If appeals were decided behind closed doors with the public excluded it might be possible for some slight official bias in favour of road transport's needs to be exercised. Whether we like it or not, the Government's embarrassed "back-tracking" over Stansted airport compels all future controversial planning issues to be ventilated in public.
The material points for and against the application of BRS Parcels to build a depot, service station and ancillary offices and stores are set out in the inspector's report to the Minister of Housing and Local Government (Mr. Antony Greenwood). At the existing Tunbridge Wells depot 16 5-ton vans and five motive units for articulated vans are kept on a restricted site of about half an acre on the main London road close to the town centre, with three children's schools nearby. "Operation is hampered by congestion on the site and delays caused by traffic congestion in the town. The highway has to be used as an extension of the yard for parking vehicles not actually being loaded or unloaded, and this practice may soon be stopped by the police. The council acknowledge the site to be unsatisfactory and obviously another has to be found."
Since about 1965 BRS have been seeking through local agents and local authorities for a site of three to four acres with a minimum width of 165ft within five miles of Tunbridge Wells. The bulk of the traffic arises south of the town though there is another traffic source at Maidstone, to the north.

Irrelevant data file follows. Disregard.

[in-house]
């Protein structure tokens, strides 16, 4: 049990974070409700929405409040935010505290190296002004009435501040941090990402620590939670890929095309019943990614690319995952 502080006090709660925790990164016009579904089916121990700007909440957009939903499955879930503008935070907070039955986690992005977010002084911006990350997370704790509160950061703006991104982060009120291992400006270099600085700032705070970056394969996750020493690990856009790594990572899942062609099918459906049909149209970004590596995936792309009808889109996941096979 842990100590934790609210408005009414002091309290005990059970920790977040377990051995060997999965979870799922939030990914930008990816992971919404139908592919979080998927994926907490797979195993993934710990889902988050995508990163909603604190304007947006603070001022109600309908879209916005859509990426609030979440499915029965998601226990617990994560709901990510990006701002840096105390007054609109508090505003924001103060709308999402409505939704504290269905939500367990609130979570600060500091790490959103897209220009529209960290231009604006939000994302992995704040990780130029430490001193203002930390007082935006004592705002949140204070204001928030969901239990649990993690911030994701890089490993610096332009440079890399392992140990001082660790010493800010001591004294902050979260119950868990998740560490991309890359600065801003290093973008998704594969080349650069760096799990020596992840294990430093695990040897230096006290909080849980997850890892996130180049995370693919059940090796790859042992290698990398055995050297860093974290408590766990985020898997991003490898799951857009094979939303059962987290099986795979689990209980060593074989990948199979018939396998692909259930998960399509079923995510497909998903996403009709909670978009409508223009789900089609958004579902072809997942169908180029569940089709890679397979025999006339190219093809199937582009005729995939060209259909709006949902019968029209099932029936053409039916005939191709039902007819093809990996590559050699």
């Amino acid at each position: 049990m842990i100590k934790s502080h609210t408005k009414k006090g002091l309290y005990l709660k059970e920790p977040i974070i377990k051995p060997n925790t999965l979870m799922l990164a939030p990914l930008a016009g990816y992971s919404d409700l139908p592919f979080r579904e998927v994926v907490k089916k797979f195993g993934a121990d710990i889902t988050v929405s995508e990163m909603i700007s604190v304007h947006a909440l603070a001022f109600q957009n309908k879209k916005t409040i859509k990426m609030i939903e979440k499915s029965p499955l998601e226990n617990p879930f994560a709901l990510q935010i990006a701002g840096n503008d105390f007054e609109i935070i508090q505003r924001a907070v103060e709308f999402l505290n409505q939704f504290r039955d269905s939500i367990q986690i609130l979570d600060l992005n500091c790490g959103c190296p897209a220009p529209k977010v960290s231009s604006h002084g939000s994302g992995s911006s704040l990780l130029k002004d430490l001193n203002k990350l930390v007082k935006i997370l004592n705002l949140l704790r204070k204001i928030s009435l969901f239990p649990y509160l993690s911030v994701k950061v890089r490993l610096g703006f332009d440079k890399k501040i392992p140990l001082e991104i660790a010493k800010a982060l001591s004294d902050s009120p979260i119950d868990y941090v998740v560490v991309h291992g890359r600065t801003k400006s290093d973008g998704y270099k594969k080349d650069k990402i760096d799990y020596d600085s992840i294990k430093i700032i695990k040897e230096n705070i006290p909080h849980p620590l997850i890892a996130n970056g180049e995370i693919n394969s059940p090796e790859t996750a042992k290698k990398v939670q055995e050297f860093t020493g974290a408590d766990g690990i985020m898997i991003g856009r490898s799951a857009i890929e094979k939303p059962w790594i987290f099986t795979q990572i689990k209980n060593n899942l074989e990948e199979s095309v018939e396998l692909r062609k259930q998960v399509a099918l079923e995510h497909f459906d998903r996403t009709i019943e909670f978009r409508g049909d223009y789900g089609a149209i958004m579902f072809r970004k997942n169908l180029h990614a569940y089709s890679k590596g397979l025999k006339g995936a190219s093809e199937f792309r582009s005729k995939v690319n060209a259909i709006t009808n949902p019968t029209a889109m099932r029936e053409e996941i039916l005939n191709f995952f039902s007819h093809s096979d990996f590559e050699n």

Says the report: "A site within this area would be best as regards vehicle mileages and avoid an 'off centre' position which would increase them and add to costs; it would not be too close to an adjoining depot such as Chatham. Costs are important as the company operates in competition with private firms.
Several alternative sites in the area were investigated by BRS Parcels but in each case some factor was involved making an estimated expenditure of £150,000, for a new depot unjustifiable. The Pembury site was near the main centre of parcels traffic; it would not increase vehicle mileage; it was not in an area where road traffic was congested, and the site was "level, rectangular and of ideal proportions, giving room for expansion".
Vehicle movements Detailed estimates of the vehicle movements likely were given together with the times at which the depot would be working: 80 vehicle .movements per day were estimated with a probable increase to 140 in five years' time. Although the artic vehicles would operate on a 24-hour basis, in practice most movements would occur before 10 p.m., only three such vehicles entering or leaving from 10 p.m. to 8 a.m. Lighting at night would be necessary but there would be no banging of doors. A night staff of about six would be needed. Only light maintenance and repairs would be carried out.
The Pembury location was advantageous for staff reasons. It was envisaged that if the depot was sited farther away from Tunbridge Wells at least six key men (a foreman, two drivers and three checkers) would probably seek employment with competitors. Some unskilled platform workers in the total staff of 42 might be lost but key staff would probably be retained.